Obama Warns About Dangers of Bullying in School and on Internet

Fred Lucas | March 10, 2011 | 1:55pm EST
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President Barack Obama speaks at a conference on bullying prevention in the East Room of the White House in Washington, Thursday, March 10, 2011. (AP Photo/Charles Dharapak)

Washington (CNSNews.com) – Bullying in schools and online is a national problem, President Barack Obama said at the White House Conference on Bullying Prevention on Thursday that included educational organizations, a student group, teachers unions, MTV, a homosexual group and a Muslim organization.

“A third of middle school and high school students have reported being bullied during the school year,” Obama said. “Almost 3 million students have said they were pushed, shoved, tripped, even spit on. It’s also more likely to affect kids that are seen as different, whether it’s because of the color of their skin, the clothes they wear, the disability they may have, or sexual orientation.”

About 150 students, parents, teachers, non-profit leaders, advocates, and policymakers came to the White House conference. Students involved in bullying are more likely to have challenges in school, to abuse drugs and alcohol, and to have health and mental health issues, according to the Department of Education.

Obama’s remarks came at the start of the all day conference that included several breakout sessions and the announcement of various public-private partnerships with the Department of Education, the National Parent Teachers Association, the National Education Association, the American Federation of Teachers, the National Association of Student Councils and the National School Boards Association.

One of those initiatives is MTV Network’s’ “A Thin Line.” The network, which has a primarily teen audience, will launch a new anti-digital discrimination coalition “to fight bullying and intolerance online (in partnership with the National Council of La Raza, Anti-Defamation League, Council on American-Islamic Relations, and GLAAD),” according to a White House news release.

The National Council of La Raza is an organization that has advocated for comprehensive immigration reform, which supporters call a “pathway to citizenship” for illegal aliens and opponents call “amnesty.” The Anti-Defamation League is an organization that battles anti-Jewish discrimination.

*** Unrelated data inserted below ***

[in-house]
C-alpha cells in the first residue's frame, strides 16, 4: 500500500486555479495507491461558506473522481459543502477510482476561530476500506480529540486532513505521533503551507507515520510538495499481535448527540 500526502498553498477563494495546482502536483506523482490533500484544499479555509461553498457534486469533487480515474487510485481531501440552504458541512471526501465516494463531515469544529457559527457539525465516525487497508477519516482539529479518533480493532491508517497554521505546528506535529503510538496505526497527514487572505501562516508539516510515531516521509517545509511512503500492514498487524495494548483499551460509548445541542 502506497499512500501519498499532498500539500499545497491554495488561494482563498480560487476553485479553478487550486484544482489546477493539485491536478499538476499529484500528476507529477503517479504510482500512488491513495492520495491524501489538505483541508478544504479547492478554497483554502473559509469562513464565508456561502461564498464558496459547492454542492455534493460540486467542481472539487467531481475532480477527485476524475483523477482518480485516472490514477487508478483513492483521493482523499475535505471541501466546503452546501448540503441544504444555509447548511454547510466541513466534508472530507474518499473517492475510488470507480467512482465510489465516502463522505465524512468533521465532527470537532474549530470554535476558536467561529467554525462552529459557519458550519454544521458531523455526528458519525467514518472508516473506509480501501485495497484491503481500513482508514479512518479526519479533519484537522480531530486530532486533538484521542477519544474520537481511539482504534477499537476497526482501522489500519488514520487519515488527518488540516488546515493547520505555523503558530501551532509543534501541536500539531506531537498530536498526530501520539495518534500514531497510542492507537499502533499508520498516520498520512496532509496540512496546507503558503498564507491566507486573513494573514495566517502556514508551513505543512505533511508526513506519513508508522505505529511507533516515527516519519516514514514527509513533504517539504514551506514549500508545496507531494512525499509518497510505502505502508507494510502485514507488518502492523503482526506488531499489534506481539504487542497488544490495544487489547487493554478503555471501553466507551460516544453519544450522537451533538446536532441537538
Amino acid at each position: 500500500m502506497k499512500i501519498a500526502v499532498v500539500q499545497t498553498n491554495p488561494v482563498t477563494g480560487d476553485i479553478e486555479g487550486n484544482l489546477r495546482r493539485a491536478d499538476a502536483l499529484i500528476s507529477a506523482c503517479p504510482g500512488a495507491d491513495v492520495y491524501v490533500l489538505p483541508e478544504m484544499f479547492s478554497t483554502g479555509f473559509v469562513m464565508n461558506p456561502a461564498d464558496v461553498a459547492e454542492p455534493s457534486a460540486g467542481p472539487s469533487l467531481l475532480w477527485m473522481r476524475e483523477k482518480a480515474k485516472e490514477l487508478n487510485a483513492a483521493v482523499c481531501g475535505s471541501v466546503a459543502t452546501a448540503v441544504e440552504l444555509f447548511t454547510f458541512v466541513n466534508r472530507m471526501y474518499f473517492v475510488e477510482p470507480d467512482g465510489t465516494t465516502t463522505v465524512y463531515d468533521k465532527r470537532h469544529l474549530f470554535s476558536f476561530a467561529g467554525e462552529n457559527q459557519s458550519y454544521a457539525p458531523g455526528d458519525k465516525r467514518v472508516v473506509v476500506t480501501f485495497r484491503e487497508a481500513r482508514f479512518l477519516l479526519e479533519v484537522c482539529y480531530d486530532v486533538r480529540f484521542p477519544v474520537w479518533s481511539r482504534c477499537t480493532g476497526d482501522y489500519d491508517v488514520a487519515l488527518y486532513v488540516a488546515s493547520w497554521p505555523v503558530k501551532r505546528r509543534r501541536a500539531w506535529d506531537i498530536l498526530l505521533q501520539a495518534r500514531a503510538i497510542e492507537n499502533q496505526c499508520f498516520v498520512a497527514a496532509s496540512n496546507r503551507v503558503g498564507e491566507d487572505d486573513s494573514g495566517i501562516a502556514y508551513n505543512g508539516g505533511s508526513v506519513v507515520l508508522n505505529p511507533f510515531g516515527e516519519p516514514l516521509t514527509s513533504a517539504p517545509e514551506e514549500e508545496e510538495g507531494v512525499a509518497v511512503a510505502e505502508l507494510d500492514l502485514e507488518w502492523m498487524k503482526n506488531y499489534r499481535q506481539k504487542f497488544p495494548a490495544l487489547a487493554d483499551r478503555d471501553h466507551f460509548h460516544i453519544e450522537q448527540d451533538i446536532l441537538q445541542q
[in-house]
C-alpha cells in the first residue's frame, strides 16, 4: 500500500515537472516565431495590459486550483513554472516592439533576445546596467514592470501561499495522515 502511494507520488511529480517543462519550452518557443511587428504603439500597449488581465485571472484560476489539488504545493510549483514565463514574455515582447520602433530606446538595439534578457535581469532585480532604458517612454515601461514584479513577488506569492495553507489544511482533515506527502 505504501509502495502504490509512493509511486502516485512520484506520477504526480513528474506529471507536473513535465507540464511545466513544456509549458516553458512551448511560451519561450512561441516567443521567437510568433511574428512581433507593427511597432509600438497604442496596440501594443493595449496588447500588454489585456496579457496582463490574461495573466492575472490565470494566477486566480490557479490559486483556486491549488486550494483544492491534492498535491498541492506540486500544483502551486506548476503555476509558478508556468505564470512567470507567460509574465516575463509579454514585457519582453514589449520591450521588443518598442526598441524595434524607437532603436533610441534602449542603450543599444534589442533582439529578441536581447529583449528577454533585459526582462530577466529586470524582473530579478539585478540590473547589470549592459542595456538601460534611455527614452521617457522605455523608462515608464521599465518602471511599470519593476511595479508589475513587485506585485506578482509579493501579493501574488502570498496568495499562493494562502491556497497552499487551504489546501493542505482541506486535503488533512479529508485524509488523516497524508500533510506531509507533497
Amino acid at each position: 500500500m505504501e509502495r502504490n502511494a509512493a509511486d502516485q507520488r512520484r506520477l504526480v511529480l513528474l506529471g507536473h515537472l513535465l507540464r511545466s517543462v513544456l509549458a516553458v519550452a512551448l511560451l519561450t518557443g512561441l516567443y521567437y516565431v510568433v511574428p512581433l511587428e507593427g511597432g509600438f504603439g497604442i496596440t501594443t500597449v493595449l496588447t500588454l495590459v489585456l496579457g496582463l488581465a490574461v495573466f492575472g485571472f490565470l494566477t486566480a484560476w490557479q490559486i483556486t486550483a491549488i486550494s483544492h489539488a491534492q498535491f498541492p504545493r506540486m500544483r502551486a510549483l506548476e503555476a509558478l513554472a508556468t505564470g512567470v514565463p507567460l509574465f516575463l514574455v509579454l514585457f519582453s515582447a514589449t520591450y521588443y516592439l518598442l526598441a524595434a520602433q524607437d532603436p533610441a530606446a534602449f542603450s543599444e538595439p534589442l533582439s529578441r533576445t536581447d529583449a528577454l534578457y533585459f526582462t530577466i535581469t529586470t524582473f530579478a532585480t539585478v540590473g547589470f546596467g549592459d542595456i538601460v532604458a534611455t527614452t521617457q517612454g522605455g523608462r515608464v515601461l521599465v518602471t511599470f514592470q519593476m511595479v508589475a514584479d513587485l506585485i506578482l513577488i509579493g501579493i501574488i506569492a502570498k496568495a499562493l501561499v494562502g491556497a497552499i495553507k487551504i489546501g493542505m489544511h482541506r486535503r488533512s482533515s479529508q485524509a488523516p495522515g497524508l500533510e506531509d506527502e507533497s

The Council on American-Islamic Relations (CAIR) battles anti-Muslim discrimination and has been critical of U.S. foreign policy toward the Middle East. GLAAD is an advocacy group promoting same-sex marriage.

“The good news is, people are stepping up and accepting responsibility,” Obama said. “They’re refusing to turn a blind eye to this problem. The PTA is launching a new campaign to get resources and information into the hands of parents. MTV is leading a new coalition to fight bullying online, and they’re launching a series of ads to talk about the damage that’s done when kids are bullied for the color of their skin or their religion or being gay or just being who they are.”

Another major corporation taking action is Facebook, the social networking website that will unveil two new safety features in the coming weeks. One will be “a revamped multimedia safety center to incorporate multimedia, external resources from renowned experts, and downloadable information for teens.” Another is the creation of a “social reporting” system to enable people to report content that violates Facebook policies so that it can be removed as soon as possible.

The president talked about how because of new technology, such as Facebook and MySpace, bullies can reach their victims outside the walls of schools, referring to cyber bullying.

“Today, bullying doesn’t even end at the school bell – it can follow our children from the hallways to their cell phones to their computer screens,” Obama said. “And in recent months, a series of tragedies has drawn attention to just how devastating bullying can be. We have just been heartbroken by the stories of young people who endured harassment and ridicule day after day at school, and who ultimately took their own lives.”

Obama stressed that bullying is not something that should just be accepted.

“If there’s one goal of this conference, it’s to dispel the myth that bullying is just a harmless rite of passage or an inevitable part of growing up. It’s not,” Obama said. “Bullying can have destructive consequences for our young people. And it’s not something we have to accept. 

“As parents and students, as teachers and members of the community, we can take steps – all of us – to help prevent bullying and create a climate in our schools in which all of our children can feel safe; a climate in which they all can feel like they belong,” he added.

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